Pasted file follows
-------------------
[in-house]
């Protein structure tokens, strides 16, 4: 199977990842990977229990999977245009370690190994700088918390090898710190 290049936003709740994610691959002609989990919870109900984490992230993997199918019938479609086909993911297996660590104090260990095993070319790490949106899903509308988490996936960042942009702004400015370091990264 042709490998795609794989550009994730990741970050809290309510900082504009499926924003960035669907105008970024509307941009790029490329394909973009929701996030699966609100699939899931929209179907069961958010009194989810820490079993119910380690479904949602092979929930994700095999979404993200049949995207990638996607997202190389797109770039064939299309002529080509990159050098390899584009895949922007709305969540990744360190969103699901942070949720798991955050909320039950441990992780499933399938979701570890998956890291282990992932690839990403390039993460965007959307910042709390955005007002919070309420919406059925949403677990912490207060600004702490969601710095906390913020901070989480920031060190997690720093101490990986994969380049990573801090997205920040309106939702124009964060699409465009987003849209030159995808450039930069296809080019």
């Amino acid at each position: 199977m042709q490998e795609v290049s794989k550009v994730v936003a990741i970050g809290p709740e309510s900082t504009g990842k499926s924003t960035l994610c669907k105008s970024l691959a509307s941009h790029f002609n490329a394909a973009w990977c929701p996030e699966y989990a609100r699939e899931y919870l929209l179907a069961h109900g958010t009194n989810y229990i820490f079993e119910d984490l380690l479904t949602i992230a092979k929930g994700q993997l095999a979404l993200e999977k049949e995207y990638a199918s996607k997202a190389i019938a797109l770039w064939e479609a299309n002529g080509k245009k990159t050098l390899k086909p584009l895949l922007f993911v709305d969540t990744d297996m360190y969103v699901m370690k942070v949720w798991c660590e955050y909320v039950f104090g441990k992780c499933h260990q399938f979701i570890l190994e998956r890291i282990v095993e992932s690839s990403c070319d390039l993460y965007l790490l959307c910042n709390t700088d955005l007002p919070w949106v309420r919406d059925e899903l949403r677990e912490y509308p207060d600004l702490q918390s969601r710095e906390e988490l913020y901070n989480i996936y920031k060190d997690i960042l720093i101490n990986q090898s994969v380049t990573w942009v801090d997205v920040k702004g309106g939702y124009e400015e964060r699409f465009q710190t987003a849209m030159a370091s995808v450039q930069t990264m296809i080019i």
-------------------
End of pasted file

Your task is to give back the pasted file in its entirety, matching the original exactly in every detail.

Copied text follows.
[in-house]
């Protein structure tokens, strides 16, 4: 199977990842990977229990999977245009370690190994700088918390090898710190 290049936003709740994610691959002609989990919870109900984490992230993997199918019938479609086909993911297996660590104090260990095993070319790490949106899903509308988490996936960042942009702004400015370091990264 042709490998795609794989550009994730990741970050809290309510900082504009499926924003960035669907105008970024509307941009790029490329394909973009929701996030699966609100699939899931929209179907069961958010009194989810820490079993119910380690479904949602092979929930994700095999979404993200049949995207990638996607997202190389797109770039064939299309002529080509990159050098390899584009895949922007709305969540990744360190969103699901942070949720798991955050909320039950441990992780499933399938979701570890998956890291282990992932690839990403390039993460965007959307910042709390955005007002919070309420919406059925949403677990912490207060600004702490969601710095906390913020901070989480920031060190997690720093101490990986994969380049990573801090997205920040309106939702124009964060699409465009987003849209030159995808450039930069296809080019």
């Amino acid at each position: 199977m042709q490998e795609v290049s794989k550009v994730v936003a990741i970050g809290p709740e309510s900082t504009g990842k499926s924003t960035l994610c669907k105008s970024l691959a509307s941009h790029f002609n490329a394909a973009w990977c929701p996030e699966y989990a609100r699939e899931y919870l929209l179907a069961h109900g958010t009194n989810y229990i820490f079993e119910d984490l380690l479904t949602i992230a092979k929930g994700q993997l095999a979404l993200e999977k049949e995207y990638a199918s996607k997202a190389i019938a797109l770039w064939e479609a299309n002529g080509k245009k990159t050098l390899k086909p584009l895949l922007f993911v709305d969540t990744d297996m360190y969103v699901m370690k942070v949720w798991c660590e955050y909320v039950f104090g441990k992780c499933h260990q399938f979701i570890l190994e998956r890291i282990v095993e992932s690839s990403c070319d390039l993460y965007l790490l959307c910042n709390t700088d955005l007002p919070w949106v309420r919406d059925e899903l949403r677990e912490y509308p207060d600004l702490q918390s969601r710095e906390e988490l913020y901070n989480i996936y920031k060190d997690i960042l720093i101490n990986q090898s994969v380049t990573w942009v801090d997205v920040k702004g309106g939702y124009e400015e964060r699409f465009q710190t987003a849209m030159a370091s995808v450039q930069t990264m296809i080019i």